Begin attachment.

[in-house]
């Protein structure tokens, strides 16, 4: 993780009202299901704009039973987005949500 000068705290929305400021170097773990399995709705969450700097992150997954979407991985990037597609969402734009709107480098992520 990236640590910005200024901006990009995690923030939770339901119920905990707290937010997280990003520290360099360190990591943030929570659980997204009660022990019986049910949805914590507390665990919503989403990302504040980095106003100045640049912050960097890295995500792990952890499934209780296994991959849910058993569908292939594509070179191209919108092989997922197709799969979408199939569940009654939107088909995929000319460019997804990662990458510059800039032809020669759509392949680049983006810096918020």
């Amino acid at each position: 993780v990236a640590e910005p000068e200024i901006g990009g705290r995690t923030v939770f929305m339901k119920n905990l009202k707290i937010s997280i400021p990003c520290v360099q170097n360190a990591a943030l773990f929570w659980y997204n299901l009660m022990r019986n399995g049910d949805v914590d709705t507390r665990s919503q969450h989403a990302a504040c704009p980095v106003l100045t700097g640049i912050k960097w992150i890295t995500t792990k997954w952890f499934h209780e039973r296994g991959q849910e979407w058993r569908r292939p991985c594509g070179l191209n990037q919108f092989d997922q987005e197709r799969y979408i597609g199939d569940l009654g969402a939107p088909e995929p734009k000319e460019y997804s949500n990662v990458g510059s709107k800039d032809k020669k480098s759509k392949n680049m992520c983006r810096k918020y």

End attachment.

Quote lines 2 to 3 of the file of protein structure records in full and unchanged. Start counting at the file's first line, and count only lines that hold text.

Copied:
């Protein structure tokens, strides 16, 4: 993780009202299901704009039973987005949500 000068705290929305400021170097773990399995709705969450700097992150997954979407991985990037597609969402734009709107480098992520 990236640590910005200024901006990009995690923030939770339901119920905990707290937010997280990003520290360099360190990591943030929570659980997204009660022990019986049910949805914590507390665990919503989403990302504040980095106003100045640049912050960097890295995500792990952890499934209780296994991959849910058993569908292939594509070179191209919108092989997922197709799969979408199939569940009654939107088909995929000319460019997804990662990458510059800039032809020669759509392949680049983006810096918020």
């Amino acid at each position: 993780v990236a640590e910005p000068e200024i901006g990009g705290r995690t923030v939770f929305m339901k119920n905990l009202k707290i937010s997280i400021p990003c520290v360099q170097n360190a990591a943030l773990f929570w659980y997204n299901l009660m022990r019986n399995g049910d949805v914590d709705t507390r665990s919503q969450h989403a990302a504040c704009p980095v106003l100045t700097g640049i912050k960097w992150i890295t995500t792990k997954w952890f499934h209780e039973r296994g991959q849910e979407w058993r569908r292939p991985c594509g070179l191209n990037q919108f092989d997922q987005e197709r799969y979408i597609g199939d569940l009654g969402a939107p088909e995929p734009k000319e460019y997804s949500n990662v990458g510059s709107k800039d032809k020669k480098s759509k392949n680049m992520c983006r810096k918020y």